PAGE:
on 15 March 2008
O'Rourke is easier to read and shorter than Smith buy he is still not easy going. You need to pay good attention to the arguments. They did indeed influence the world and we are given good information on the historical context of Smith's writing. What I missed was any reference to the origin of Smith's title. It is a biblical quotation. O'Rourke is guilty of the occasional inaccuracy and non sequitur. It was the city council of Geneva, not Calvin who had Servetus executed.
It's hard to fault the previous review.
The book does start well, with Smith's moral (rather than economic) theory.
On the plus side it's an easy read (something you could never say about the original - I got to the bit about making pins and lost the will to go any further), and there is a neat summary of Smith's ideas and life.
However the jokes just seem to fall flat, and add little to the explanation.
You also have to be aware, that O' Rourke has a tendency to project his own views (Right wing American) onto Adam Smith.
The Wealth of Nations is one of those books most of us are never going to get round to reading. So P J O'Rourke's Cliff/Coles Notes on the subject are much appreciated.
Having read most of O'Rourke's other works, it does seem that he returns to some of his favourite topics - public bad, private good, making money is a respectable pastime, taxing people is bad, leave people alone and you'll get the best results. But his jokes are always pretty good, and he does keep you interested in the subject matter.
As a small businessman, I can see where Smith is coming from. You have to be very careful with your resources if you want to prosper, and you have to be very aware of the needs of your customers. Money is a beautiful thing, and a "steady friend", as he puts it. And when it comes to pricing, value is entirely subjective.
America is a tough capitalist society, you have to stand on your own two feet and lean on God. Britain is more of a socialist muddle. even after Mrs Thatcher's best efforts. My theory is that political parties are bankrupt because they serve nobody's interest apart from their own, and dealings with the council have convinced me that if they offer anything for free, it's organised for their benefit, and nobody else's. But the British love their charitee and paternalistic culture.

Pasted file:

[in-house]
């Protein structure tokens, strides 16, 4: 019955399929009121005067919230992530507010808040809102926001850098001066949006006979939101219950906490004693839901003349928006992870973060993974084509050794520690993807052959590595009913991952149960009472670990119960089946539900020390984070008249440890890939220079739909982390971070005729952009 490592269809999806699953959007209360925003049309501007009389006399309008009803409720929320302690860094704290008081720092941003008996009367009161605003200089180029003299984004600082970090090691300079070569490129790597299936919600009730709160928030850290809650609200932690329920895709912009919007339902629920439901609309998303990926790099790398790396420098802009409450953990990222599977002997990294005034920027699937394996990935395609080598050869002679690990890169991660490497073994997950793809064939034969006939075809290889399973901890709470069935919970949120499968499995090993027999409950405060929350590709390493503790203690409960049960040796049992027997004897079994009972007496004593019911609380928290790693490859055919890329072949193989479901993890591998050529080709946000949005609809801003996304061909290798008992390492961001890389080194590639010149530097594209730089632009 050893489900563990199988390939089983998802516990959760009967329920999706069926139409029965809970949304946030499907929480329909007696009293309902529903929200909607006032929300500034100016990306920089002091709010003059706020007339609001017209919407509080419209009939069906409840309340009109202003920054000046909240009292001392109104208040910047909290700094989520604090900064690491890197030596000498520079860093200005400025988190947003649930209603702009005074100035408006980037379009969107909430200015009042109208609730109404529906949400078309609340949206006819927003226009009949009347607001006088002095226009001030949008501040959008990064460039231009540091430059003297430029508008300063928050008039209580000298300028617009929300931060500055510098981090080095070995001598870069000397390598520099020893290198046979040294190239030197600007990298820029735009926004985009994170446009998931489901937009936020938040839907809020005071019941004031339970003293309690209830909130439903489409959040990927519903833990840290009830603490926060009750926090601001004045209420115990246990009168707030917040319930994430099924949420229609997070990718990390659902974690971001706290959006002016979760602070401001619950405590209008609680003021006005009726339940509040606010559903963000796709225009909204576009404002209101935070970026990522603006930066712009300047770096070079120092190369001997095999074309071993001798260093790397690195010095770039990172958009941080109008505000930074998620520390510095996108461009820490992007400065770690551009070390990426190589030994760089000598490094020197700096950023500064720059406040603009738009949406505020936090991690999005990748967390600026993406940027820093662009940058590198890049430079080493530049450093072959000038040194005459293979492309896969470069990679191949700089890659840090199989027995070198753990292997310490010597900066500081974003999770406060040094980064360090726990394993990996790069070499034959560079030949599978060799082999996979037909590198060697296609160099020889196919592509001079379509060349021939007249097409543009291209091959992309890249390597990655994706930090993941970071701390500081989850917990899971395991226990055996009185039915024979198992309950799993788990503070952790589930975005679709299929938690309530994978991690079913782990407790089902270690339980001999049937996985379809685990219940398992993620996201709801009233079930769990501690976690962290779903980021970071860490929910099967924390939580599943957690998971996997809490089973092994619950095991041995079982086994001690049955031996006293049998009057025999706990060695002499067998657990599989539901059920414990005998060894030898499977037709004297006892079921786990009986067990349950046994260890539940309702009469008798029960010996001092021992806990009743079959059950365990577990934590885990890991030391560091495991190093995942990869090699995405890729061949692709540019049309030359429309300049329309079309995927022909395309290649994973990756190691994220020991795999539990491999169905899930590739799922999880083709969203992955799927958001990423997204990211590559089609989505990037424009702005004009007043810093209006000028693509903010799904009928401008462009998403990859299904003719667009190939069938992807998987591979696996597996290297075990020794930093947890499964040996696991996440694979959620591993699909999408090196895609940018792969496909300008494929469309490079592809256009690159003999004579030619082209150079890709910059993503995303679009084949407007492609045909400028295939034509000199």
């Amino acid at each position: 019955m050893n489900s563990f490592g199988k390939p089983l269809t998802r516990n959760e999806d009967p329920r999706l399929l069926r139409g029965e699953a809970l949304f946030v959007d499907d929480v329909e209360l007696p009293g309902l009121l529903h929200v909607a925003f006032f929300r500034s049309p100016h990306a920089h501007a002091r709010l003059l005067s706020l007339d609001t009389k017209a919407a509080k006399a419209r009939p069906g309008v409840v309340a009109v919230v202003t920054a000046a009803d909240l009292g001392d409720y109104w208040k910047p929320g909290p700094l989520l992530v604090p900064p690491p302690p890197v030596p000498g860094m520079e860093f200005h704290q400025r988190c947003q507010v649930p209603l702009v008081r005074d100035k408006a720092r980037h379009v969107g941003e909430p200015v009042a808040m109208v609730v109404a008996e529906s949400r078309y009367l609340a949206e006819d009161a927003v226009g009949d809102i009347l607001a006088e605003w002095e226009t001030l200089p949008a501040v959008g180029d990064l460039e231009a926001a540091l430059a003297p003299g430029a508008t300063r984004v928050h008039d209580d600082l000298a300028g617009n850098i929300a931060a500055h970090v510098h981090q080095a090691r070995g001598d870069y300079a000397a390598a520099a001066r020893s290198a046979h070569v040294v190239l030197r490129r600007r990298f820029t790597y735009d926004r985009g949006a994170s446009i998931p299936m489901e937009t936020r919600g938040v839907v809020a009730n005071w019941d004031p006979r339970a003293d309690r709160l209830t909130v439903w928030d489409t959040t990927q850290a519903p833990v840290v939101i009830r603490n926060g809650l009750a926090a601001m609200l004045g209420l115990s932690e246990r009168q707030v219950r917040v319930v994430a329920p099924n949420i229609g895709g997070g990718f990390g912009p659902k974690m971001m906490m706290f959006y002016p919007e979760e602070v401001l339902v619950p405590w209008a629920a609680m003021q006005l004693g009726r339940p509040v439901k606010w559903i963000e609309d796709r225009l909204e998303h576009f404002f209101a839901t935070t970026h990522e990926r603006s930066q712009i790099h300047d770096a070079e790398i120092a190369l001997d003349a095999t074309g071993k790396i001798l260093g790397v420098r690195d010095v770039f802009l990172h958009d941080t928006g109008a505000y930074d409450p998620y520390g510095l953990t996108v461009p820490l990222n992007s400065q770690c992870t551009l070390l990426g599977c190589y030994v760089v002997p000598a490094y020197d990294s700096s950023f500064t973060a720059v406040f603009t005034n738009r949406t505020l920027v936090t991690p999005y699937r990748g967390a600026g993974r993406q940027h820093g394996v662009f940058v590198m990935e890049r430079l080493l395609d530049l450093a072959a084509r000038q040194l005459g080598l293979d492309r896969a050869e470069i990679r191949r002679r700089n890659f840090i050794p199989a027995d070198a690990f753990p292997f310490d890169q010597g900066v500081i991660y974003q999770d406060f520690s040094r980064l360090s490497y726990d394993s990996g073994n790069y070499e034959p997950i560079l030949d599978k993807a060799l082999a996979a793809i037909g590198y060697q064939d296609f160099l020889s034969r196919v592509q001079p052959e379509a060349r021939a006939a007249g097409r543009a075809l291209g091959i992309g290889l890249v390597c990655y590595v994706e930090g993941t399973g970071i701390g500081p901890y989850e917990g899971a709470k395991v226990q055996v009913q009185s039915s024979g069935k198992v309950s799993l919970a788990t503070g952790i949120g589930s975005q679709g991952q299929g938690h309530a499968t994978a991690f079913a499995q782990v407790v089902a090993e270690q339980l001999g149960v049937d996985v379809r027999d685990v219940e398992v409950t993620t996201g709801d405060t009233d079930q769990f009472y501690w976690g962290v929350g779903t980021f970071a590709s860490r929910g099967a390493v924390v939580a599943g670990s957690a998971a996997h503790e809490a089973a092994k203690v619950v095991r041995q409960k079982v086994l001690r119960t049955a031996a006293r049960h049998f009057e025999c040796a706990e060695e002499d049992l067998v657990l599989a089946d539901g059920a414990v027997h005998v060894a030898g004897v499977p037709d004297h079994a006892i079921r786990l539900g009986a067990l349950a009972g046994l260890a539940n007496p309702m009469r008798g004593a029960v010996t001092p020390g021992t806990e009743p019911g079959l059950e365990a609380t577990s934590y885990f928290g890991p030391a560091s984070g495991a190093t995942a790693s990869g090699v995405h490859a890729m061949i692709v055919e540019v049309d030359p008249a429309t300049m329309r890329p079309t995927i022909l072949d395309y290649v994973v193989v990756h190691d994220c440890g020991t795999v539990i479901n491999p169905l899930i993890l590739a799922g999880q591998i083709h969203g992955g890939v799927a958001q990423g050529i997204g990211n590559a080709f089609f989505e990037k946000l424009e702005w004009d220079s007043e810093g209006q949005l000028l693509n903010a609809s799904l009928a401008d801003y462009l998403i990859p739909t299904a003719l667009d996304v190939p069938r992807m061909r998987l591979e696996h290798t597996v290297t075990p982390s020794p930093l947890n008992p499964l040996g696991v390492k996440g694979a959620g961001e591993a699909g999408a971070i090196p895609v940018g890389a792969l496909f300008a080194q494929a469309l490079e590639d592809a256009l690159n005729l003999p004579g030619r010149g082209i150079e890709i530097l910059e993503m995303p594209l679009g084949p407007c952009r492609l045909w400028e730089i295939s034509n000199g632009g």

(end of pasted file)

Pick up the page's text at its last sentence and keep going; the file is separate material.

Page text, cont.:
This book made me think about my attitude to Wal-Mart/Asda phenomenon, the pharmaceutical industry and TV shows like Big Brother. If they make money for their owners, is there a greater good ie Government, that should regulate them?
I have suffered from the massive increases of rents and house prices in London, but after complaining for a couple of years, I moved out, which has, after a fashion, put me in a better position.
So I finished this book more convinced that money, trade and freedom are good things.
on 21 September 2007
Adam Smith is to Tories/right wing Americans what Karl Marx is to socialists - an author capable of being interpreted and twisted to justify any particular argument. PJ O'Rourke's book is - I assume - an attempt to give modern readers a fairly straightforward introduction to Smith's writing and ideas without the need to wade through the sometimes dense and occasionally longwinded original.
It starts quite well - O'Rourke writes in an amusing and chatty style somewhat reminiscent of Bill Bryson, and quite correctly he argues that to understand Smith's economic arguments you have to read them in the context of his earlier philosophical work, the "Theory of Moral Sentiments". He also is happy to point out where Smith occasionally contradicts himself or gets himself in a muddle.
Where it falls down however is that, as the book progresses, O'Rourke's own views on the economy and free markets seem to intrude and he appears to be using the Wealth of Nations to back up his own interpretations and prejudices (apparently Britain was a socialist state after the second world war to the 1980s, news that will come as a shock to most Brits). And because he glosses over an important part of Smith's views on the role of government (that it is there to provide things which are not in the self interest of any one person to provide, but from which all gain - his famous example being lighthouses) as it doesn't fit with his own prejudices, the reader is left to wonder what else is being manipulated in his quotes from Smith.
Many of O'Rourke's contemporary references are incomprehensible to non-Americans, something that would not be a major issue were it not for the other faults in his approach.
Ultimately, if you are looking for an easy introduction to Smith and his ideas (and it is a very quick, undemanding read) this is not a bad point to start, so long as you take O'Rourke's interpretation with a very large pinch of salt.